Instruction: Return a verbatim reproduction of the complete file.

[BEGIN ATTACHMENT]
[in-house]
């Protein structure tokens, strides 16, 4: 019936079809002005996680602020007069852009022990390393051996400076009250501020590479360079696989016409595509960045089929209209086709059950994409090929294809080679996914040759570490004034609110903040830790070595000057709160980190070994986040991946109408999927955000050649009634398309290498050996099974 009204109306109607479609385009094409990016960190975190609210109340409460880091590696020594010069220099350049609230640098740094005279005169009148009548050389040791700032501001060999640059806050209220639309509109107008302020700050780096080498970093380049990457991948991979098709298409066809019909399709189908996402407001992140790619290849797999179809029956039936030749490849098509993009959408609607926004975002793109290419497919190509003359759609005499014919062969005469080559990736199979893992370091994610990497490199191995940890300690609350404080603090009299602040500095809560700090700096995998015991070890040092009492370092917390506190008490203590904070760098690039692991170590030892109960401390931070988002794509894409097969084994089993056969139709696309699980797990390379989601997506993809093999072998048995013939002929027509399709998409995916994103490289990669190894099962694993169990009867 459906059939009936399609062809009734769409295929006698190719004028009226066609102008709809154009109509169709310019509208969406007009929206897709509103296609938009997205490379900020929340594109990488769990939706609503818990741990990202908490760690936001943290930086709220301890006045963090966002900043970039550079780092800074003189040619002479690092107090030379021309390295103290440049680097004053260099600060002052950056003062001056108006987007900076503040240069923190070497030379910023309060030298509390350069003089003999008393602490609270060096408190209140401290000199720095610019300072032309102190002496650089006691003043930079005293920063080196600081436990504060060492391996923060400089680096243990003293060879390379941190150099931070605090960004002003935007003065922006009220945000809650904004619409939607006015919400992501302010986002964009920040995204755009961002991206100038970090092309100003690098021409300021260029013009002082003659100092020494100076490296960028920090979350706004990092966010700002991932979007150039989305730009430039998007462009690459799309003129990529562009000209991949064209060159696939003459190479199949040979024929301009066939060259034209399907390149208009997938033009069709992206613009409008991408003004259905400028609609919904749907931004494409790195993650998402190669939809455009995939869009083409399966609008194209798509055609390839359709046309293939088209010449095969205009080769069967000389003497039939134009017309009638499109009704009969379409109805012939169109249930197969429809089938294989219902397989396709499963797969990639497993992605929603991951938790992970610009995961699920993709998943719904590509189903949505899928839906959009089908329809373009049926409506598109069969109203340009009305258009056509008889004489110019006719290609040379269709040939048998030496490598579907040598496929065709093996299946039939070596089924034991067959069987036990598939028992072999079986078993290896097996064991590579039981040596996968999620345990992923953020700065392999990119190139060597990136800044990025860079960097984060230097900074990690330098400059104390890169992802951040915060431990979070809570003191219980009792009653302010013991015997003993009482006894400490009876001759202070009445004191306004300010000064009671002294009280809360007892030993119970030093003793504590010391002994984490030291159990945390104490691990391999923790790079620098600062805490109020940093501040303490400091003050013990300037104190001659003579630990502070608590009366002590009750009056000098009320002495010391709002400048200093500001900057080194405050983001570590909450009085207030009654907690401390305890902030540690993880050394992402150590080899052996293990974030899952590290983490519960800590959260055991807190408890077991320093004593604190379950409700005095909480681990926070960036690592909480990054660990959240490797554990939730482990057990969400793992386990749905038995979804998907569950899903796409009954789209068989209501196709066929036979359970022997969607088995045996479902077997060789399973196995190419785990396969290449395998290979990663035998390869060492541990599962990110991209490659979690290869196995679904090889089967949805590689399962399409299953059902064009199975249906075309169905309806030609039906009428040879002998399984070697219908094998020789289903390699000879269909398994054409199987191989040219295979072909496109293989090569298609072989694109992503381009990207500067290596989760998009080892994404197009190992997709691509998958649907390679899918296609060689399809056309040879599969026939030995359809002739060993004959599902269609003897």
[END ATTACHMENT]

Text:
[in-house]
């Protein structure tokens, strides 16, 4: 019936079809002005996680602020007069852009022990390393051996400076009250501020590479360079696989016409595509960045089929209209086709059950994409090929294809080679996914040759570490004034609110903040830790070595000057709160980190070994986040991946109408999927955000050649009634398309290498050996099974 009204109306109607479609385009094409990016960190975190609210109340409460880091590696020594010069220099350049609230640098740094005279005169009148009548050389040791700032501001060999640059806050209220639309509109107008302020700050780096080498970093380049990457991948991979098709298409066809019909399709189908996402407001992140790619290849797999179809029956039936030749490849098509993009959408609607926004975002793109290419497919190509003359759609005499014919062969005469080559990736199979893992370091994610990497490199191995940890300690609350404080603090009299602040500095809560700090700096995998015991070890040092009492370092917390506190008490203590904070760098690039692991170590030892109960401390931070988002794509894409097969084994089993056969139709696309699980797990390379989601997506993809093999072998048995013939002929027509399709998409995916994103490289990669190894099962694993169990009867 459906059939009936399609062809009734769409295929006698190719004028009226066609102008709809154009109509169709310019509208969406007009929206897709509103296609938009997205490379900020929340594109990488769990939706609503818990741990990202908490760690936001943290930086709220301890006045963090966002900043970039550079780092800074003189040619002479690092107090030379021309390295103290440049680097004053260099600060002052950056003062001056108006987007900076503040240069923190070497030379910023309060030298509390350069003089003999008393602490609270060096408190209140401290000199720095610019300072032309102190002496650089006691003043930079005293920063080196600081436990504060060492391996923060400089680096243990003293060879390379941190150099931070605090960004002003935007003065922006009220945000809650904004619409939607006015919400992501302010986002964009920040995204755009961002991206100038970090092309100003690098021409300021260029013009002082003659100092020494100076490296960028920090979350706004990092966010700002991932979007150039989305730009430039998007462009690459799309003129990529562009000209991949064209060159696939003459190479199949040979024929301009066939060259034209399907390149208009997938033009069709992206613009409008991408003004259905400028609609919904749907931004494409790195993650998402190669939809455009995939869009083409399966609008194209798509055609390839359709046309293939088209010449095969205009080769069967000389003497039939134009017309009638499109009704009969379409109805012939169109249930197969429809089938294989219902397989396709499963797969990639497993992605929603991951938790992970610009995961699920993709998943719904590509189903949505899928839906959009089908329809373009049926409506598109069969109203340009009305258009056509008889004489110019006719290609040379269709040939048998030496490598579907040598496929065709093996299946039939070596089924034991067959069987036990598939028992072999079986078993290896097996064991590579039981040596996968999620345990992923953020700065392999990119190139060597990136800044990025860079960097984060230097900074990690330098400059104390890169992802951040915060431990979070809570003191219980009792009653302010013991015997003993009482006894400490009876001759202070009445004191306004300010000064009671002294009280809360007892030993119970030093003793504590010391002994984490030291159990945390104490691990391999923790790079620098600062805490109020940093501040303490400091003050013990300037104190001659003579630990502070608590009366002590009750009056000098009320002495010391709002400048200093500001900057080194405050983001570590909450009085207030009654907690401390305890902030540690993880050394992402150590080899052996293990974030899952590290983490519960800590959260055991807190408890077991320093004593604190379950409700005095909480681990926070960036690592909480990054660990959240490797554990939730482990057990969400793992386990749905038995979804998907569950899903796409009954789209068989209501196709066929036979359970022997969607088995045996479902077997060789399973196995190419785990396969290449395998290979990663035998390869060492541990599962990110991209490659979690290869196995679904090889089967949805590689399962399409299953059902064009199975249906075309169905309806030609039906009428040879002998399984070697219908094998020789289903390699000879269909398994054409199987191989040219295979072909496109293989090569298609072989694109992503381009990207500067290596989760998009080892994404197009190992997709691509998958649907390679899918296609060689399809056309040879599969026939030995359809002739060993004959599902269609003897």